Let's Get Real on China

May 24, 1993

Before the fourth anniversary of the Tiananmen Square massacre on June 4, President Clinton will have to redefine China policy in a way that reflects world realities and basic U.S. interests.

Year after year, liberal Democrats used the slaughter of democracy-minded students in Beijing as a bludgeon against George Bush for his refusal to deny China normal trading relations. Candidate Clinton himself joined in the exercise. But now it is time to put that bludgeon away and jettison domestic politics as a factor in dealing with the country that is bound to share superpower status with the United States in the 21st century.

While the Clinton White House reportedly is in a typical frenzy over this issue, it should not be. The president's course is clear enough. He can be sure such China-bashers as Sen. George Mitchell and Rep. Nancy Pelosi will salute and go along rather than embarrass their leader.

* First, Mr. Clinton should not revoke the so-called most favored nation (MFN) clause by which the U.S. conducts normal commerce with China. Elimination of MFN status would hurt U.S. grain farmers, aircraft manufacturers and a lot of other industries and services tapping into a booming mega-market destined to be another Japan in Asian rim commerce. It would also harm the go-go business elements in Chinese society, those that form the basis of a growing middle class that over time will doom authoritarian Communist traditions.

* Second, he should voice legitimate trade complaints about China's failure to live up to its agreements for opening its markets, respecting intellectual property rights, adhering to textile quotas and stopping the export of prison-made products. In doing so, he will focus on questions of real concern to the U.S. business community.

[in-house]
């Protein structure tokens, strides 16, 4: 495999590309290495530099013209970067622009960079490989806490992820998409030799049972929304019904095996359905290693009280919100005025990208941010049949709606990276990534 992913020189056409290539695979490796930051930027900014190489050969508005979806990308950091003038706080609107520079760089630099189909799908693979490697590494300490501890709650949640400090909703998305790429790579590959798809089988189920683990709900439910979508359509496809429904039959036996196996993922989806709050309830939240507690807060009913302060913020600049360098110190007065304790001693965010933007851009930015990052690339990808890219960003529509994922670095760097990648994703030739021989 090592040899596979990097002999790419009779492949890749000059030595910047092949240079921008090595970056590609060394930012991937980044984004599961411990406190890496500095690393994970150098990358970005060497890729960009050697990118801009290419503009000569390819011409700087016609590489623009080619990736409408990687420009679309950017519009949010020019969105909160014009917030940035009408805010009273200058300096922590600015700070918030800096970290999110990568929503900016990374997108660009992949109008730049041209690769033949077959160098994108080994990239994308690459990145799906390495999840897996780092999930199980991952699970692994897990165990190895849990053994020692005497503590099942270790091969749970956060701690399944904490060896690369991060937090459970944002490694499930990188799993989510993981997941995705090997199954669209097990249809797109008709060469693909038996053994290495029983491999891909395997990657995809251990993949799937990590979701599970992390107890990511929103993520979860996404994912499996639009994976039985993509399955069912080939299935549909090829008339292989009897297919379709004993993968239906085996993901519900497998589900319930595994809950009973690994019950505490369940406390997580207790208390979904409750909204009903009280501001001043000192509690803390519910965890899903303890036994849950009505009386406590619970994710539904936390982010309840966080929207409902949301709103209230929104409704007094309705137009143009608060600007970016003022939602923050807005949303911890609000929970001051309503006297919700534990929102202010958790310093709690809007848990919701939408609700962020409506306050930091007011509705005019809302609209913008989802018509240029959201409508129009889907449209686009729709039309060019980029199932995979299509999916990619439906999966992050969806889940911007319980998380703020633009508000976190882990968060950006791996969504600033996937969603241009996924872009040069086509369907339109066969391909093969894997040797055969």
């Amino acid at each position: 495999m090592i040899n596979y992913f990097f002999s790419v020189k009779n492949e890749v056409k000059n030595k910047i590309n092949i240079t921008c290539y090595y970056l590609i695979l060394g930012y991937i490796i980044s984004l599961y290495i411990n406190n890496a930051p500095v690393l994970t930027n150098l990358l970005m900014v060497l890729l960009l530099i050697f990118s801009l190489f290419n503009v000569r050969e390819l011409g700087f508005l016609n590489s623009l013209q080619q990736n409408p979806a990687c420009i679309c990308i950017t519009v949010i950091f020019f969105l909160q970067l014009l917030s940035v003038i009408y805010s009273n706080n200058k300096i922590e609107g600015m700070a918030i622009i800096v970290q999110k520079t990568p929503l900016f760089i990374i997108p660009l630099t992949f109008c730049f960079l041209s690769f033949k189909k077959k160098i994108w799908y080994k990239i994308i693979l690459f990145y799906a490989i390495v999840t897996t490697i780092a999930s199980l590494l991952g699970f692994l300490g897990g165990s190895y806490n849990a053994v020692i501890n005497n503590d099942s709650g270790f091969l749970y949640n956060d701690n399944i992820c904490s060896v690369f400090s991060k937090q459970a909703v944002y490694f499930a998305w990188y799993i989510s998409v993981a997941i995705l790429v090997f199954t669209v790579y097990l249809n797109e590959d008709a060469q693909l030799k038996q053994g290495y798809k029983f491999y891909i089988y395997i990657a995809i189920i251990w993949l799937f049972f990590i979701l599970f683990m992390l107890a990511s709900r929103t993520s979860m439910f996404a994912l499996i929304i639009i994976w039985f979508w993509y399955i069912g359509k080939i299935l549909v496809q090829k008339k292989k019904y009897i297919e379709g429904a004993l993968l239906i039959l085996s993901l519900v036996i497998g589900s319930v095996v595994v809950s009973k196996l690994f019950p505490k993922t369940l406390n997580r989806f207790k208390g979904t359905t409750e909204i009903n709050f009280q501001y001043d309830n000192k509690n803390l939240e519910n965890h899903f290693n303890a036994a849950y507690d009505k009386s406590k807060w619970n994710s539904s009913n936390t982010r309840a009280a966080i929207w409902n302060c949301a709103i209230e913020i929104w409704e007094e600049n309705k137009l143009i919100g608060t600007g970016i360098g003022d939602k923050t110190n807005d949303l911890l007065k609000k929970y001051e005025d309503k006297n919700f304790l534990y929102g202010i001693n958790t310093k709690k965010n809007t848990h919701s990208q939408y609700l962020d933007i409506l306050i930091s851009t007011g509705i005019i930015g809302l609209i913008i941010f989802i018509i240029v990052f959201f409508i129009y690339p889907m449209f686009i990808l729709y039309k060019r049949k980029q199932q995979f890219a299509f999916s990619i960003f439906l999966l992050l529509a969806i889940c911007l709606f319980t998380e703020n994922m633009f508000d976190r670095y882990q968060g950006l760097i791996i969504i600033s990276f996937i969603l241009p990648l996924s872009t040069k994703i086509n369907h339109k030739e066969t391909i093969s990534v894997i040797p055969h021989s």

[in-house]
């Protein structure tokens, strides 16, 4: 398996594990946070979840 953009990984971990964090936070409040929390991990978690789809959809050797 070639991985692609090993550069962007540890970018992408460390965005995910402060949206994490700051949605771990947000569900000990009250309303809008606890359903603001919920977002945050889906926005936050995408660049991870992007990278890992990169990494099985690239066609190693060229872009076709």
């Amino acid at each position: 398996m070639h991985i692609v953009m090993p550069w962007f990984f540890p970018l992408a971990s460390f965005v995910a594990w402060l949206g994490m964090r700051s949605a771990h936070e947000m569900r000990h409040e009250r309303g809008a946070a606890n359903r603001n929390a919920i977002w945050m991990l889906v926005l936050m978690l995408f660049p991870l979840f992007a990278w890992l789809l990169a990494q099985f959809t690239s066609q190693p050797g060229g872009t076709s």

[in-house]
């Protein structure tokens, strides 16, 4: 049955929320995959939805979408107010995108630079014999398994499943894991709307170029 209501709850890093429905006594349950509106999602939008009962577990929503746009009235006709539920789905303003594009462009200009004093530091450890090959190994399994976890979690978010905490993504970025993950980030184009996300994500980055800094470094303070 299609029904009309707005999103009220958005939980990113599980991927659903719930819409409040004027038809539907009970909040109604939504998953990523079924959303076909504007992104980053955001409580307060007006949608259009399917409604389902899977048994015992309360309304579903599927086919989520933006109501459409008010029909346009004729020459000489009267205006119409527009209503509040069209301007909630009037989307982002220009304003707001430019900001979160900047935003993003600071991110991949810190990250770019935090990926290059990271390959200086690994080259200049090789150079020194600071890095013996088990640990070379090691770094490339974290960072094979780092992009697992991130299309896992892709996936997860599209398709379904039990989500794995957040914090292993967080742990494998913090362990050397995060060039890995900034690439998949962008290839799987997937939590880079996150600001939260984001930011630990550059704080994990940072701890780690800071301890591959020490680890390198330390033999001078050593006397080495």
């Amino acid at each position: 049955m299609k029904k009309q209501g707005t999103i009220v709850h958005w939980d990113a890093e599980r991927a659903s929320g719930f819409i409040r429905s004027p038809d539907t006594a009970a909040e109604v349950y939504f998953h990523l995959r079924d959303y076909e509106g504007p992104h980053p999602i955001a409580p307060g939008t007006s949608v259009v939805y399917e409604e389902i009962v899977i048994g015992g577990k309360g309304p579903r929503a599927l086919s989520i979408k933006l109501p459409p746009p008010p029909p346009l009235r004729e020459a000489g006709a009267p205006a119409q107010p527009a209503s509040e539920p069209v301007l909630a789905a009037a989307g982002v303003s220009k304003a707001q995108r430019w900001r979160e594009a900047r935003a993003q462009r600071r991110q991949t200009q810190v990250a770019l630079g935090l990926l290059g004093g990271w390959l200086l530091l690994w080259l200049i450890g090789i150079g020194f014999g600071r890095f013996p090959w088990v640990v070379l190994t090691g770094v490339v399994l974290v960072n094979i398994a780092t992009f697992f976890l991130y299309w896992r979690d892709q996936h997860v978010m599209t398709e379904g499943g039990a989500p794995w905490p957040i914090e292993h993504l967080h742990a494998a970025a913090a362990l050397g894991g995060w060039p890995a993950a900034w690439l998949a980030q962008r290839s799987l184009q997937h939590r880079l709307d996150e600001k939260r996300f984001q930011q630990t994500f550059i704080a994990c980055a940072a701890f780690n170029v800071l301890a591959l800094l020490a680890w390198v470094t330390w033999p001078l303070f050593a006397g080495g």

* Third, he should reiterate American complaints about human rights violations in China but not make reforms a condition that will store up trouble for him next year when MFN renewal again comes around. Political repression continues in China and the president should use his bully pulpit rather than MFN threats to oppose it.

* Fourth, he should decry China's flagrant disregard of international agreements to curb the spread of nuclear weapons and missiles. Its reported sales to Pakistan and certain rogue powers in the Middle East are unconscionable. China must be pushed or lured into more responsible conduct.

Through the use of presidential authority, Mr. Clinton can get Congress off the hook of trying to impose impossible conditions on China as it did during the Bush years, knowing a veto was coming. Mr. Clinton may have to show some muscle, preferably in the trade area only, but to show real leadership he should advise his party and the nation to engage China, not try to isolate it.

Americans need to abandon the illusion that China, now the world's third-ranking economic power, will jump in response to political byplay on Capitol Hill.

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